1. Homeostasis: Regulation of the internal environment to maintain a constant state; for example, electrolyte concentration or sweating to reduce temperature.

    2. Organization: Being composed of one or more cells, which are the basic units of life.

    3. Metabolism: Consumption of energy by converting chemicals and energy into cellular components (anabolism) and decomposing organic matter (catabolism). Living things require energy to maintain internal organization (homeostasis) and to produce the other phenomena associated with life.

    4. Growth: Maintenance of a higher rate of synthesis than catabolism. A growing organism increases in size in all of its parts, rather than simply accumulating matter. The particular species begins to multiply and expand as the evolution continues to flourish.

    (Continued in next post as there is a 10,000 character restriction per post.)
     
  2. Chip

    Chip New Member

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    (Continued from first post as there is a 10,000 character restriction per post.)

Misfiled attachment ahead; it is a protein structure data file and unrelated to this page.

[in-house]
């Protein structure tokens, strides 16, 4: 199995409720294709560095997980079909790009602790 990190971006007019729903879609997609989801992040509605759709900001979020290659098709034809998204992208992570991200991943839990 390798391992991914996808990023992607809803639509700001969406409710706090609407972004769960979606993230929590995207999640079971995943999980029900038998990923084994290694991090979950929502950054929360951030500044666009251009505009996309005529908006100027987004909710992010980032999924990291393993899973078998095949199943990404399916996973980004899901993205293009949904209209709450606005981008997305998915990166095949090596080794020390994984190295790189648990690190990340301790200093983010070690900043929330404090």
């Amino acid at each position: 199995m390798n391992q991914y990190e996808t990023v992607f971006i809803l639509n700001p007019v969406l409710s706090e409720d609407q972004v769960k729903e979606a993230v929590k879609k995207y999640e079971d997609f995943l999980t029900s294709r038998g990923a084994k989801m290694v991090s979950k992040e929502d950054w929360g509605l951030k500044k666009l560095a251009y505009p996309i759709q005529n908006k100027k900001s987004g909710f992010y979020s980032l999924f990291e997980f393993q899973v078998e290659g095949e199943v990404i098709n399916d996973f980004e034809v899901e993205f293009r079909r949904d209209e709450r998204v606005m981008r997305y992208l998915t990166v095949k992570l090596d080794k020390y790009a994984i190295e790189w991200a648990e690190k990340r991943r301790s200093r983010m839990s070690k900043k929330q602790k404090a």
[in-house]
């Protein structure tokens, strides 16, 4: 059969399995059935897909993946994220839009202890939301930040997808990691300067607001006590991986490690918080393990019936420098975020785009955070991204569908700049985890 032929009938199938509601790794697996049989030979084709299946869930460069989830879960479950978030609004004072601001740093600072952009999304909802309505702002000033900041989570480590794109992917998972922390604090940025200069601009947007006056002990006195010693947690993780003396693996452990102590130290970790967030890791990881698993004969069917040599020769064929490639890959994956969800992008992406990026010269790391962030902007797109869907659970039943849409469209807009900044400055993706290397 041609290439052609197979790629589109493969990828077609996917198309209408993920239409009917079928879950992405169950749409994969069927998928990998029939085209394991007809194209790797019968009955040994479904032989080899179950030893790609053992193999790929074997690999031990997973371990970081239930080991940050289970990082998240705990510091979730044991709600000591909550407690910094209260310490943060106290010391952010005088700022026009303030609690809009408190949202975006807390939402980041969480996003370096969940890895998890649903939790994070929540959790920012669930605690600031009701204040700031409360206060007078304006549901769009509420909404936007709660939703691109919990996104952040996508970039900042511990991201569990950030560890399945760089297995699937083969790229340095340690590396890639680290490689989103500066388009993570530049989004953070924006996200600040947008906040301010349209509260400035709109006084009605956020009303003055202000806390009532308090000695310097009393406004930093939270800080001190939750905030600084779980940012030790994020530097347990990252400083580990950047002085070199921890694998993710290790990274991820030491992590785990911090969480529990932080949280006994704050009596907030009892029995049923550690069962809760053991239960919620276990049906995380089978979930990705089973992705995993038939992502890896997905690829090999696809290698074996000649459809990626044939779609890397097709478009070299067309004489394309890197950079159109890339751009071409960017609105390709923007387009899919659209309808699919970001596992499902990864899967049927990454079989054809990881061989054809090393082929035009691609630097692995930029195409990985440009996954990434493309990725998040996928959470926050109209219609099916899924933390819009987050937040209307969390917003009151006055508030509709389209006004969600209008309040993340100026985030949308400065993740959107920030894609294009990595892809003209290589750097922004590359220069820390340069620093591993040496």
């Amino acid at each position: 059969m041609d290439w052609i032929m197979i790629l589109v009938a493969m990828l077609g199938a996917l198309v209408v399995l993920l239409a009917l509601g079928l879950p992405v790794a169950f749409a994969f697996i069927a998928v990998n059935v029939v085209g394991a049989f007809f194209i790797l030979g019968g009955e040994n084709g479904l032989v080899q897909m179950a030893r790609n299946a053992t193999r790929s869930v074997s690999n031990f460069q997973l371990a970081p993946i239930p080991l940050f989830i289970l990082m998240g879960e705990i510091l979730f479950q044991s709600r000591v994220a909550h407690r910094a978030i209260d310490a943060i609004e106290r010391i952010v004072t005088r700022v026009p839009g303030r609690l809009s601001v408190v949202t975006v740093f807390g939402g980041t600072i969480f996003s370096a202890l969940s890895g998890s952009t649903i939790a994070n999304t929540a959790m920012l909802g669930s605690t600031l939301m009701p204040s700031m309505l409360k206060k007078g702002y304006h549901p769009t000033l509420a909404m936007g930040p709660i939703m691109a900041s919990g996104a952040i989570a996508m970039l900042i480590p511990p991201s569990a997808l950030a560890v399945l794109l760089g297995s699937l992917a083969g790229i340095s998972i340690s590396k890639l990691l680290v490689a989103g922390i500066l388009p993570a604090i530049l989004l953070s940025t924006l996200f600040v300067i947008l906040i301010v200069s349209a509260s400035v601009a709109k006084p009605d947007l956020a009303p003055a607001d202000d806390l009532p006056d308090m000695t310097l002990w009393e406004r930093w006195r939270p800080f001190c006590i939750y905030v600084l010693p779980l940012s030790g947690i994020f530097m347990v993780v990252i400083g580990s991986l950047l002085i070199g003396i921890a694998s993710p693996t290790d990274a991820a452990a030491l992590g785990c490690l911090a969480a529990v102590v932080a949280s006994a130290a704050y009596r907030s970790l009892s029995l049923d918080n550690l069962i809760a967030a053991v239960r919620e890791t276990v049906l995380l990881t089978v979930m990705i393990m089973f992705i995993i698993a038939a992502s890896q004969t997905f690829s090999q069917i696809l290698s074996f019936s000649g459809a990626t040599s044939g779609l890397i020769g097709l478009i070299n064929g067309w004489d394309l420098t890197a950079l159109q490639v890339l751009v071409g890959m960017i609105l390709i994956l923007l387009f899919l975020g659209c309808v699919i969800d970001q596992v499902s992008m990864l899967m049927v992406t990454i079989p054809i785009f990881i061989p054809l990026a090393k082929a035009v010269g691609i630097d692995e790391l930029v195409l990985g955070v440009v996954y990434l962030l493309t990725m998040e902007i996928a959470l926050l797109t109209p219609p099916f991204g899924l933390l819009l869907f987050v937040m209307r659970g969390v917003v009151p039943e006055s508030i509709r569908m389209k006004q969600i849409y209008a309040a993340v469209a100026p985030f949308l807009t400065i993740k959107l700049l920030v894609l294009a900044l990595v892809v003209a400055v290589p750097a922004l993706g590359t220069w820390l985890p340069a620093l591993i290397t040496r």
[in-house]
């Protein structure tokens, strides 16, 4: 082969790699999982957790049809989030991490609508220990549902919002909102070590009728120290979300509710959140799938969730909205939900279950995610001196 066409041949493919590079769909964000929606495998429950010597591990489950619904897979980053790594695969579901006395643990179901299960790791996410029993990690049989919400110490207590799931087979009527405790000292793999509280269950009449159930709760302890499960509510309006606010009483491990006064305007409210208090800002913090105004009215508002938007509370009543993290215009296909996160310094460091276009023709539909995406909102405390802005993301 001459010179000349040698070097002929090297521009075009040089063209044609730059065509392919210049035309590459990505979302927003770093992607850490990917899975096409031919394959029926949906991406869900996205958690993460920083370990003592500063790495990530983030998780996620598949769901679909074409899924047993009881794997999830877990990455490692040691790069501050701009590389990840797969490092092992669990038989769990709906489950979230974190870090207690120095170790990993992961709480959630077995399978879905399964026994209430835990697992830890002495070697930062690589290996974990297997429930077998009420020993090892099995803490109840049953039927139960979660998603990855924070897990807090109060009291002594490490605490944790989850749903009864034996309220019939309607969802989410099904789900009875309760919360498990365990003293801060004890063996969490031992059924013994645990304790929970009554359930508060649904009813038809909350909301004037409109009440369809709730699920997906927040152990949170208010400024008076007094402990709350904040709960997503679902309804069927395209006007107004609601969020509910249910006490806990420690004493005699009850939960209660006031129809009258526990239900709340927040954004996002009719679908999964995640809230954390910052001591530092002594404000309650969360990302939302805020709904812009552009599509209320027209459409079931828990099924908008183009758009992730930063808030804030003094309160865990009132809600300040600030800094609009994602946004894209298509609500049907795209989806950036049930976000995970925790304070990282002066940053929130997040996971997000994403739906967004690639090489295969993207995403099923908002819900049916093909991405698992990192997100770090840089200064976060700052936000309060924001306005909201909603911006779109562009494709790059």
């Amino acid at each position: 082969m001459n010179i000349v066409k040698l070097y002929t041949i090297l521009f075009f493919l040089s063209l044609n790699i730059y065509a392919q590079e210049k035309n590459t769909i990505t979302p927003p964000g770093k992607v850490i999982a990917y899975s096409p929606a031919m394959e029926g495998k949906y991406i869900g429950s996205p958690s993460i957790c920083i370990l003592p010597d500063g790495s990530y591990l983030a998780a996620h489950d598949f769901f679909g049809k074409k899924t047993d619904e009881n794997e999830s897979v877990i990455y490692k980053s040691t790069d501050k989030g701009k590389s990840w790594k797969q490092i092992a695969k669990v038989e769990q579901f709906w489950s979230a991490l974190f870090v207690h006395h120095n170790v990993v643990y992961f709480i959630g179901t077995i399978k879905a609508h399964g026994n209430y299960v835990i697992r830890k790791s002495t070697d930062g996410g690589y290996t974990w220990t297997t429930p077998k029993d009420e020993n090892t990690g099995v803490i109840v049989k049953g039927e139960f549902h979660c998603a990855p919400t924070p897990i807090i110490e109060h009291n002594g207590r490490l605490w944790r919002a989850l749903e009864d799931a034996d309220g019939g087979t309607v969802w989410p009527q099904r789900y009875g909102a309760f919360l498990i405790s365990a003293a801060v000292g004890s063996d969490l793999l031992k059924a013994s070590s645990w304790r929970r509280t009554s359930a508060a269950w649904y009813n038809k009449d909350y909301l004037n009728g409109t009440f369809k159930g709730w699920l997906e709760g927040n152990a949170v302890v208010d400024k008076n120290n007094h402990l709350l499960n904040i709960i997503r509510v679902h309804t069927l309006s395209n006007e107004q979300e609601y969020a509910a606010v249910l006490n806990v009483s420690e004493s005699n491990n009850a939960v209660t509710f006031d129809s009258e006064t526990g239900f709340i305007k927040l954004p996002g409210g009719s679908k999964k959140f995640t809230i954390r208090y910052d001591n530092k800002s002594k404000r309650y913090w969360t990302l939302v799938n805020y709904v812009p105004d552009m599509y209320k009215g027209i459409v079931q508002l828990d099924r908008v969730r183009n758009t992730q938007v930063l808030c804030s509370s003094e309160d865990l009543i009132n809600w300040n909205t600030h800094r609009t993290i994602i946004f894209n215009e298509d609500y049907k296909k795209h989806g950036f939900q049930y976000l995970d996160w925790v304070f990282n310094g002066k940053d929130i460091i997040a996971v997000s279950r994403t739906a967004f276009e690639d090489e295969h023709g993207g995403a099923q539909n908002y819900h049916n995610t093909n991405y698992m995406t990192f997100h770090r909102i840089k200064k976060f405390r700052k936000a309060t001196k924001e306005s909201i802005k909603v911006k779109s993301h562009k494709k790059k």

5. Adaptation: The ability to change over a period of time in response to the environment. This ability is fundamental to the process of evolution and is determined by the organism's heredity as well as the composition of metabolized substances, and external factors present.

    6. Response to stimuli: A response can take many forms, from the contraction of a unicellular organism to external chemicals, to complex reactions involving all the senses of higher animals. A response is often expressed by motion, for example, the leaves of a plant turning toward the sun (phototropism) and chemotaxis.

    7. Reproduction: The ability to produce new organisms. Reproduction can be the division of one cell to form two new cells. Usually the term is applied to the production of a new individual (either asexually, from a single parent organism, or sexually, from at least two differing parent organisms), although strictly speaking it also describes the production of new cells in the process of growth.